On Monday, there were two.
The second is easy to applaud, no matter which team you follow.
First, let’s start with Brandon Snyder.
The Orioles drafted him in 2005 out of Westfield High School in Virginia and proclaimed him as the catcher of the future. By 2007, that title had been claimed by some guy named Matt Wieters.
Meanwhile, Snyder bounced from position to position – corner infield, catcher, a game in left field. Twice he got the call to come to the big leagues, in 2010 and 2011.
He didn’t get much playing time in Baltimore, just 37 plate appearances in parts of two seasons. To be fair, he didn’t fully earn the promotions – never tearing up Triple-A the way it was hoped he would.
Still, he’s only 25, and the Orioles gave up on him last offseason, sending him to the Texas Rangers for cash considerations because they needed the roster spot (for Jai Miller). I always thought Snyder could hit with power and a solid average if given 250-300 at-bats in the majors, maybe not be a superstar, but a solid contributor.
But, frankly, regimes change and new people bring in guys they feel have more talent, and Snyder fell off the depth chart. That often happens in baseball. Nothing new there.
Snyder may never have succeeded here. He said on his way out that he thought the parting would be good for both the Orioles and his career. He took no shots at the organization.
On Monday he had 6 RBIs – two more than his previous career total. He homered – something he had never done at Camden Yards.
“I'm probably going to have to wake up tomorrow and read something to make sure it happened,” Snyder joked. “It's a special night, being back in Baltimore, but the biggest thing is having my family there. They haven't seen me since spring training. It's been awesome.”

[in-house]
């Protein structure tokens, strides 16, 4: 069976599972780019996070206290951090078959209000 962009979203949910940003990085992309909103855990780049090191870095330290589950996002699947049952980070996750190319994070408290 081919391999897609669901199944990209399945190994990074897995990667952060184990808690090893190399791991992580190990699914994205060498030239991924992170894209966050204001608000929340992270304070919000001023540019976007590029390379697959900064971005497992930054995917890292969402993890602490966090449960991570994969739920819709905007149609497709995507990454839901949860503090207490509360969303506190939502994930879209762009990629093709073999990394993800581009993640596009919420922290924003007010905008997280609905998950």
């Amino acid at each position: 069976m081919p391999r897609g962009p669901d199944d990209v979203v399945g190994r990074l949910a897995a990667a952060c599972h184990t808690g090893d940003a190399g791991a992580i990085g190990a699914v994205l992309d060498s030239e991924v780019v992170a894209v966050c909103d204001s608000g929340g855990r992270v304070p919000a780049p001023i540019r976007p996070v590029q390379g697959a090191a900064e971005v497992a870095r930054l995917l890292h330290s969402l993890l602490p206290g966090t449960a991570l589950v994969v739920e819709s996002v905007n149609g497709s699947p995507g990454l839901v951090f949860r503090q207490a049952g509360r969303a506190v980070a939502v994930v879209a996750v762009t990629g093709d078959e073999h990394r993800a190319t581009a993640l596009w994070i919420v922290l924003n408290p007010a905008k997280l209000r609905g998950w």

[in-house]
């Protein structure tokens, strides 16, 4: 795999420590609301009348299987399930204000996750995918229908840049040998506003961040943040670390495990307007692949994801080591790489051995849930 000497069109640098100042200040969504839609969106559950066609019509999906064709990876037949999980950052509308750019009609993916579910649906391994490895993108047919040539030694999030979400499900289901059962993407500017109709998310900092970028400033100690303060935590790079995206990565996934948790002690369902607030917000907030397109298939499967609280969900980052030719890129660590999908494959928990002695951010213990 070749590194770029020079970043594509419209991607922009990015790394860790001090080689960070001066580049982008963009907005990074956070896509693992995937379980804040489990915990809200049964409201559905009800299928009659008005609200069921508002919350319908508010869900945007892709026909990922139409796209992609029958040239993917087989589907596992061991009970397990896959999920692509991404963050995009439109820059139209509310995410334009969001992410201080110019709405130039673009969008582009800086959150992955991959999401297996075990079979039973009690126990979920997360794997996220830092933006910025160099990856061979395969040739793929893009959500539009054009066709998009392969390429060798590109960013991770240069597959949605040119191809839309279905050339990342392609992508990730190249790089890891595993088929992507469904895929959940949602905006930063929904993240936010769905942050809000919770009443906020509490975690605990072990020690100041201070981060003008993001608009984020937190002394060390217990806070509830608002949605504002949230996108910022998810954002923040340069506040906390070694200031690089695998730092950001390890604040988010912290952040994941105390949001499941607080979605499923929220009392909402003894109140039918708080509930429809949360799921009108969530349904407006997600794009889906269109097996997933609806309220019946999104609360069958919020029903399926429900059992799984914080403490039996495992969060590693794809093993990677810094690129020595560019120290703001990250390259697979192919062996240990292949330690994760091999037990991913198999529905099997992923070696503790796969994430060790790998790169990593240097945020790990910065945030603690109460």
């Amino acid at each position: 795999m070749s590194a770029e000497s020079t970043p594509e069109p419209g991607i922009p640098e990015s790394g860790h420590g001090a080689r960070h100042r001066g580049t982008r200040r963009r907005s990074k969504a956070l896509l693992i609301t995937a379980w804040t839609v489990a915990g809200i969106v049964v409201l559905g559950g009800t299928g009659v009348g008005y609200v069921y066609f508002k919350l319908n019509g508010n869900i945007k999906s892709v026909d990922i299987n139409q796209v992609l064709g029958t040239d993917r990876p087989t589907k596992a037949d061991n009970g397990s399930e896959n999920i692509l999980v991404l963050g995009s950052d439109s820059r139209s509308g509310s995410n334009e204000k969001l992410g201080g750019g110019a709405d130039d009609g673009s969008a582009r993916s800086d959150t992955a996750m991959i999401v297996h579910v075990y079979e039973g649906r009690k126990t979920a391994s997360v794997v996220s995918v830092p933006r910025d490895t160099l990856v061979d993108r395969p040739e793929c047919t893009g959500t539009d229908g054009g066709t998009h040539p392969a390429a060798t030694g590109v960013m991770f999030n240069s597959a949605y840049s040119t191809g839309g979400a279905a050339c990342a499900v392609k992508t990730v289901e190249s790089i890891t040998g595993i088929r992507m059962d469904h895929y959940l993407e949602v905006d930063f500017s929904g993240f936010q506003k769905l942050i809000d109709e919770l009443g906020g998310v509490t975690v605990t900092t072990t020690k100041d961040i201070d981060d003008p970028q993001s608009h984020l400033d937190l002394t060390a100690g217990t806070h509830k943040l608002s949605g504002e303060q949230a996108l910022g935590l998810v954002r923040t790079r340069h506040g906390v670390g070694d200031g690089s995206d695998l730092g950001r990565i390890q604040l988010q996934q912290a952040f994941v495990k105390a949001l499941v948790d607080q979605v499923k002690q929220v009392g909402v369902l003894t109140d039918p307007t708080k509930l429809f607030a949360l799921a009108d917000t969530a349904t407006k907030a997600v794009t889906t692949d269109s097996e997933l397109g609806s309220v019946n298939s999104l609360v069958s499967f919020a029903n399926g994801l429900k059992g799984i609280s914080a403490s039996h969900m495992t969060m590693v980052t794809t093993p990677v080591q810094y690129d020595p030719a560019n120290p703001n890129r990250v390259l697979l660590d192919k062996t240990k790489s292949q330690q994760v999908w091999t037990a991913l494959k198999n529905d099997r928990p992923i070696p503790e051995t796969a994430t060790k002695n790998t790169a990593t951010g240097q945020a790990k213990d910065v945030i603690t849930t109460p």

He also said he doesn’t harbor any ill feelings toward the Orioles for giving up on him.
“It's a lesson learned for me,” said Snyder, who is 8-for-19 in 12 games. “It's something that kind of bugged me in the past, but they were also the team to give me my opportunity to come here. It's just something to build on.”
Orioles manager Buck Showalter was asked about Snyder’s performance: “I'm happy for him. Not tonight, but he's a good young man and he's doing well and I'm happy for him.”
Snyder is a good kid and it’s hard not to be happy for him; that he could have such a big night against the team that cut him loose.
Now, if you want an Orioles feel-good moment, look to Stu Pomeranz, who was a second round pick of the St. Louis Cardinals in 2003. He dealt with injuries, and alcoholism – he’s been sober for 15 months -- and battled his way back in pro ball.
The Orioles picked him off the scrap heap in February and, after a great start in the minors, was called up Monday. And in his debut, he threw three scoreless innings. When he finished the third inning, the Camden Yards crowd chanted “Stuuuuu.”
That was definitely cool.
The whole experience was for Pomeranz.
"I didn't want to take in the moment. I didn't want to realize what I was doing until after it was done. Obviously, it's a big deal. It's my first outing in the big leagues.”